Most studies of the mental health of UK armed forces focus on retrospective accounts of deployment and few sample personnel while they are deployed.
This study reports the results of a survey of deployed personnel, examining the perceived impact of events at home and military support for the family on current mental health during the deployment.
Surveys were conducted with 2042 British forces personnel serving in Iraq and Afghanistan. Prevalence of common mental disorders was assessed with the 12-item General Health Questionnaire (GHQ-12) and post-traumatic stress disorder (PTSD) was assessed with the PTSD Checklist Civilian version (PCL-C).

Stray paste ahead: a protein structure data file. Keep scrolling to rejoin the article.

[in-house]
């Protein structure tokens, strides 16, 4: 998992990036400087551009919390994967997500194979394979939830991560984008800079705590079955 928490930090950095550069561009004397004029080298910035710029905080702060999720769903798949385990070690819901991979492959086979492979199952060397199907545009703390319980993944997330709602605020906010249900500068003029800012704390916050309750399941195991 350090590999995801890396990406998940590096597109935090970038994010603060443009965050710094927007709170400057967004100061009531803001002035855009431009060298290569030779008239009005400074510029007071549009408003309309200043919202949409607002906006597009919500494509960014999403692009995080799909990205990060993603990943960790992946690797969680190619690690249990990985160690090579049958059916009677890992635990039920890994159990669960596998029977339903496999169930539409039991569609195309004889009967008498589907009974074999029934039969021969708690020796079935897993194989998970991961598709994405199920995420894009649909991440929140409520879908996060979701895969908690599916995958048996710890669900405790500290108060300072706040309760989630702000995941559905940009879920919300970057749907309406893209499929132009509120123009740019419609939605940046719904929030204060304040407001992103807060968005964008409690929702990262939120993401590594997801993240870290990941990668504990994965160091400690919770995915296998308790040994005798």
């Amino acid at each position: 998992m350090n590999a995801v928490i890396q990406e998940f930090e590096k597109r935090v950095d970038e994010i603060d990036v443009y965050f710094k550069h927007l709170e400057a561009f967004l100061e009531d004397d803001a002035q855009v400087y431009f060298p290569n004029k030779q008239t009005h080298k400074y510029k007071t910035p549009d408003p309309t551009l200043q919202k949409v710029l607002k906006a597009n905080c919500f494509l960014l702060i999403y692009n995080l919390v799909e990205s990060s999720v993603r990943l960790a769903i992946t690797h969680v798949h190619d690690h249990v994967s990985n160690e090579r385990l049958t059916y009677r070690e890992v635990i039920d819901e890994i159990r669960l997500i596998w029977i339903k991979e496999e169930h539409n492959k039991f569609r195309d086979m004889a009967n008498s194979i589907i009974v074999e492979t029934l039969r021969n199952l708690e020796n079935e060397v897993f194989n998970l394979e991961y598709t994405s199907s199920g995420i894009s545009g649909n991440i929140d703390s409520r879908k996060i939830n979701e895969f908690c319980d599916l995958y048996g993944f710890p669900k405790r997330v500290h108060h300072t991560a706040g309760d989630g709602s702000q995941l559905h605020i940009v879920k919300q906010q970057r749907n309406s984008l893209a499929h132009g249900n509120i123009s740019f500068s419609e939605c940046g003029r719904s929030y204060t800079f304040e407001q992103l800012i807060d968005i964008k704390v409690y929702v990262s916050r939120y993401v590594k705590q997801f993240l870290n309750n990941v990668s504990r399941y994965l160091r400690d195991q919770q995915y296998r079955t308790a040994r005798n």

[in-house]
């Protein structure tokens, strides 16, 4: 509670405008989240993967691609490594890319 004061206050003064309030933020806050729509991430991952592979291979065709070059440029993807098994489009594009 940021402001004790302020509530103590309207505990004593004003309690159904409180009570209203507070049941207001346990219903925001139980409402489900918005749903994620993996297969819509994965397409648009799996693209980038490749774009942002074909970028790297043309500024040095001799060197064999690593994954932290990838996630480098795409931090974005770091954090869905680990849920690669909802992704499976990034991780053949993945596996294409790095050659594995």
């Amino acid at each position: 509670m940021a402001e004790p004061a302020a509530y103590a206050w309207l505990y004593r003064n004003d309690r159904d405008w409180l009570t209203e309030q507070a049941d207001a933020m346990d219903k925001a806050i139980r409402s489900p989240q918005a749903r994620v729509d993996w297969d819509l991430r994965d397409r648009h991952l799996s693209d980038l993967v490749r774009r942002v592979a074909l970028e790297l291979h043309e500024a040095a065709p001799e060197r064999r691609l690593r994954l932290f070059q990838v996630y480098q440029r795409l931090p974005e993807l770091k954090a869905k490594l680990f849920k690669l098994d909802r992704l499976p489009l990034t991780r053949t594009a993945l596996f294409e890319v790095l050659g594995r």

The prevalence of common mental disorders was 17.8% and of probable PTSD was 2.8%. Perceived home difficulties significantly influenced the mental health of deployed personnel; the greater the perception of negative events in the home environment, the greater the reporting of adverse mental health effects. This finding was independent of combat exposure and was only partially mitigated by being well led and reporting subjectively good unit cohesion; however, the effect of the totality of home-front events was not improved by the latter. Poor perceived military support for the family had a detrimental impact on deployment mental health.
The armed forces offer many support services to the partners and families of deployed personnel and ensuring that the efforts being made on their behalf are well communicated might improve the mental health of deployed personnel.